integral

• Dec 27th 2011, 03:03 AM
Ozymandias
integral
Find the value of $\displaystyle \int \frac{1}{(1+x^2)^{3 \over 2}}dx$

I have been trying to solve this question since many years but I can't reach anywhere...

I have tried substituting $\displaystyle x^2$ ,$\displaystyle x^2+1$ and $\displaystyle 1/(x^2+1)$ but I didnot get the answer.
• Dec 27th 2011, 03:10 AM
AgentSmith
Re: integral
Substitute $\displaystyle x= \tan {\lambda}$.

\displaystyle \begin{align*} \int \frac{1}{(1+x^2)^{\frac{3}{2}}} \ dx&= \int \frac{\sec^2{\lambda}}{(\sec^2{\lambda})^{\frac{3} {2}}}d\lambda \\ &=\int \frac{1}{\sec{\lambda}} \ d\lambda \\ &= \int \cos{\lambda} \ d\lambda \\ &= \sin{\lambda}+C \\ &= \sin[\tan^{-1}{(x)}]+C\end{align*}

Do you understand now?
• Dec 27th 2011, 03:11 AM
Ozymandias
Re: integral
Quote:

Originally Posted by AgentSmith
Substitute $\displaystyle x= \tan {\lambda}$.

\displaystyle \begin{align*} \int \frac{1}{(1+x^2)^{\frac{3}{2}}} &= \int \frac{\sec^2{\lambda}}{(\sec^2{\lambda})^{\frac{3} {2}}}d\lambda \\ &=\int \frac{1}{\sec{\lambda}}d\lambda \\ &= \int \cos{\lambda} d\lambda \\ &= \sin{\lambda}+C \\ &= \sin[\tan^{-1}{(x)}]+C\end{align*}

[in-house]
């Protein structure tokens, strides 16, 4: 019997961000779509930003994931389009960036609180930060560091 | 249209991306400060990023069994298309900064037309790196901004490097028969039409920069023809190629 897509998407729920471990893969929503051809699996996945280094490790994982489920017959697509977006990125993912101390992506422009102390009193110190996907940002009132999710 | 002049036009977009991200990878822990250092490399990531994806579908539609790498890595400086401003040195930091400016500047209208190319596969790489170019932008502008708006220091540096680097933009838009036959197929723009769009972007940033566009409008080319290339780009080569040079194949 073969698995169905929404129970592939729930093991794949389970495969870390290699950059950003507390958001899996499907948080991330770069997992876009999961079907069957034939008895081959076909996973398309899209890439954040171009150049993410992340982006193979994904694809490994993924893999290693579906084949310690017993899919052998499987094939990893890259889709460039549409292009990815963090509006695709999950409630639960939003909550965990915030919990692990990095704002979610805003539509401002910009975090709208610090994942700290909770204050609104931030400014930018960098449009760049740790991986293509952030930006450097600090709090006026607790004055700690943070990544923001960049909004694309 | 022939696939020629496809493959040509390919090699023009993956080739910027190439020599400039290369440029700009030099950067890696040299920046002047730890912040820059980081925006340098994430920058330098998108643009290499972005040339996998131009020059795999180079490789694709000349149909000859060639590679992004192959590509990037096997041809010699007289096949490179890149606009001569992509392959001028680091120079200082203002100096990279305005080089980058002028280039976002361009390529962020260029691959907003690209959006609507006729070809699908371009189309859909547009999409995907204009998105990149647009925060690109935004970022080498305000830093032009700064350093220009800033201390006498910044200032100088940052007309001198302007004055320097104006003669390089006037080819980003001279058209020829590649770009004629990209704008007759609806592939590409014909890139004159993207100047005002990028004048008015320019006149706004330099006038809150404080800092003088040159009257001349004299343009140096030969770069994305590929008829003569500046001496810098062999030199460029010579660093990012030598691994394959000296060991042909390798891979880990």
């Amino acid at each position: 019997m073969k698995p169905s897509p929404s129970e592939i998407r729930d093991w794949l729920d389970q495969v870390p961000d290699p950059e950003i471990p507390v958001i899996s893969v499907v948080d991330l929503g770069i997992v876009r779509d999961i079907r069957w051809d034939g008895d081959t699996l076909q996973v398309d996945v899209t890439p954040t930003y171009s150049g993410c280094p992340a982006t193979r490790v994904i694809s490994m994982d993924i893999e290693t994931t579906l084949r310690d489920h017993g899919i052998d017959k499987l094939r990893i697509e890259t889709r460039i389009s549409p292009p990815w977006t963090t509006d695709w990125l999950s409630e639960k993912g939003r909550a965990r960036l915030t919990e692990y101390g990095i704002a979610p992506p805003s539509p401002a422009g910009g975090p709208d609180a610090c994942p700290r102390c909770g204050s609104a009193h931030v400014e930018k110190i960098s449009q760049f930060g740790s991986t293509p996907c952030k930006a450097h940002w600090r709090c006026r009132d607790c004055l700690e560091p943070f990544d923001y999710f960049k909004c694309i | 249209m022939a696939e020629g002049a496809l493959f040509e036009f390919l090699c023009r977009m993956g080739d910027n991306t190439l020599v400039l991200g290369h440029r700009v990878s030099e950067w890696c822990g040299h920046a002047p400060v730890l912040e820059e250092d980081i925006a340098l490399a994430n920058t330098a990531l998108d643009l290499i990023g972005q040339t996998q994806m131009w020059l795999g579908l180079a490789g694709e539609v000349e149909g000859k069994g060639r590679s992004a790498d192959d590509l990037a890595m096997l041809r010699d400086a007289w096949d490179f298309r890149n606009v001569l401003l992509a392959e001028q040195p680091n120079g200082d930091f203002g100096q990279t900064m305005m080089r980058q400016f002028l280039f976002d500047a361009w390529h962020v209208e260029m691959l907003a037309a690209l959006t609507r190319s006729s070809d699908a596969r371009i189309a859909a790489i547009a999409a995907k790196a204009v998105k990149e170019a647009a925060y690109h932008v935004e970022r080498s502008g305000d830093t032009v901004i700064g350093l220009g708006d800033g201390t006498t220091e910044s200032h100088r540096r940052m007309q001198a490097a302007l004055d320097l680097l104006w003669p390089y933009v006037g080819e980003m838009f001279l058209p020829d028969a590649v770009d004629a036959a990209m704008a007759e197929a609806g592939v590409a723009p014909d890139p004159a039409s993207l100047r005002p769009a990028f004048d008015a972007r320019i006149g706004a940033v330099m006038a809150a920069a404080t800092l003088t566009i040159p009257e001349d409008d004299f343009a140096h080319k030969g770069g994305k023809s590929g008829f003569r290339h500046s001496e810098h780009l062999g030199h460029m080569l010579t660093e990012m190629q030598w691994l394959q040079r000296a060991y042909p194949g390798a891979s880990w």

Do you understand now?

I most certainly do not understand!
The answer given in the book is $\displaystyle \frac{x}{\sqrt{x^2+1}}+C$ ...
• Dec 27th 2011, 03:16 AM
AgentSmith
Re: integral
Quote:

Originally Posted by Ozymandias
I most certainly do not understand!
The answer given in the book is $\displaystyle \frac{x}{\sqrt{x^2+1}}+C$ ...

That is the same thing...

$\displaystyle \sin(\tan^{-1}{x})=\sin{\left [\sin^{-1}{\left(\frac{x}{\sqrt{x^2+1}}}\right) \right]}=\frac{x}{\sqrt{x^2+1}}$
• Dec 27th 2011, 03:20 AM
Ozymandias
Re: integral
okay! thank you for your explanation
• Dec 27th 2011, 05:09 AM
Prove It
Re: integral
The reason being...

\displaystyle \displaystyle \begin{align*} \sin^2{\theta} + \cos^2{\theta} &\equiv 1 \\ \frac{\sin^2{\theta}}{\sin^2{\theta}} + \frac{\cos^2{\theta}}{\sin^2{\theta}} &\equiv \frac{1}{\sin^2{\theta}} \\ 1 + \frac{1}{\tan^2{\theta}} &\equiv \frac{1}{\sin^2{\theta}} \\ \frac{\tan^2{\theta} + 1}{\tan^2{\theta}} &\equiv \frac{1}{\sin^2{\theta}} \\ \frac{\tan^2{\theta}}{\tan^2{\theta} + 1} &\equiv \sin^2{\theta} \\ \sin{\theta} &\equiv \pm \frac{\tan{\theta}}{\sqrt{\tan^2{\theta} + 1}} \end{align*}

Therefore

\displaystyle \displaystyle \begin{align*} \sin{\left(\tan^{-1}{x}\right)} &= \pm \frac{\tan{\left(\tan^{-1}{x}\right)}}{\sqrt{ \tan^2{\left(\tan^{-1}{x}\right) + 1}}} \\ &= \pm \frac{x}{\sqrt{x^2 + 1}} \end{align*}